Edited by Jessica Hutchings and Jenny Lee-Morgan

The introduction of the book offers a challenge to thinking around Māori education and decolonisation.

“The Crown continues to define and manage what it sees as important and relevant in Māori education. This book seeks to counter that narrow world view.”

The book presents a kaupapa Māori and decolonised agenda for Māori education.

The relevance and timeliness of the discussion is also important. Around the motu are these ‘bonfire’ events (action done locally that spark further action) ignited by Māori who are daring to challenge, confront and defend their position on the impact colonisation has had in their lives.

The contributors include some people well-known (and less well-known)  in Aotearoa and in education including – Rangunui Walker, Moana Jackson, Veronica Tawhai and Leonie Pihama who all have a significant knowledge to express  experience and understandings in this space.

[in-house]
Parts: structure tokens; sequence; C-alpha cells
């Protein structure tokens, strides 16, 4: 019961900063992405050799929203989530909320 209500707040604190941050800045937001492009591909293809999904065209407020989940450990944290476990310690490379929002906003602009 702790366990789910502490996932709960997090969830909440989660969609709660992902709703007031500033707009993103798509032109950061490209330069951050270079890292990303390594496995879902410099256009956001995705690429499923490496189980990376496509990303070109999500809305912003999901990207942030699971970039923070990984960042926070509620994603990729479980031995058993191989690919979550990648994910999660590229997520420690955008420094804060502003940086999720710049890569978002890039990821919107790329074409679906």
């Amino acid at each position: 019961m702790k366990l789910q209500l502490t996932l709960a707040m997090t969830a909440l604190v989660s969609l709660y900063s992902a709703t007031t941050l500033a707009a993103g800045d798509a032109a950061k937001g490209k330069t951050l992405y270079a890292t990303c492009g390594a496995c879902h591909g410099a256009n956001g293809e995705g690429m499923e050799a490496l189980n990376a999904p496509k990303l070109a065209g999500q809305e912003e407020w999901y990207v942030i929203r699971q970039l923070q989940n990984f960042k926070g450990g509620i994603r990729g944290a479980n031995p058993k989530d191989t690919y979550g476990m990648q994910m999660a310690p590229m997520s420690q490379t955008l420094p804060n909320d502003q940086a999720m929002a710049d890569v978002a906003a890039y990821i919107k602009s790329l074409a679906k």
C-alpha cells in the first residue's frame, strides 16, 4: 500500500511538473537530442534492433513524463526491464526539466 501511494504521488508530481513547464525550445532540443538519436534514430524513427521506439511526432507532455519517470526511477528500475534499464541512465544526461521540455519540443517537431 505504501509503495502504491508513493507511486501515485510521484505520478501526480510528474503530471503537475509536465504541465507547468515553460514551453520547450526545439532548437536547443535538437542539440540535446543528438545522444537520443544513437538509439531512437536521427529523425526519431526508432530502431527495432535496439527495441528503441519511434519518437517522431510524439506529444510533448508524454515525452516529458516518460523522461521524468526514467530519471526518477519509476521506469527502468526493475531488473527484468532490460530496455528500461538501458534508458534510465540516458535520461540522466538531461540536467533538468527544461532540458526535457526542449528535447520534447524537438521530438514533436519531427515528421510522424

The writers use a narrative approach  to convey the deep messages in each contributor’s korero. This will appeal greatly to those who favour the storying style of critical analysis and assessment.

They explore issues such as  tribal education, the media, food sovereignty, wellbeing, Christianity and tikanga.

This is a book that you will want to ponder on alone, and then be desperate to talk about with whanau and colleagues. It is affirming and confirming – by Judith Nowotarski.

Judith Nowotarski is a former president of NZEI Te Riu Roa and is the current Miro Maori lead organiser and strategic advisor at NZEI TeRiu Roa.

Five stars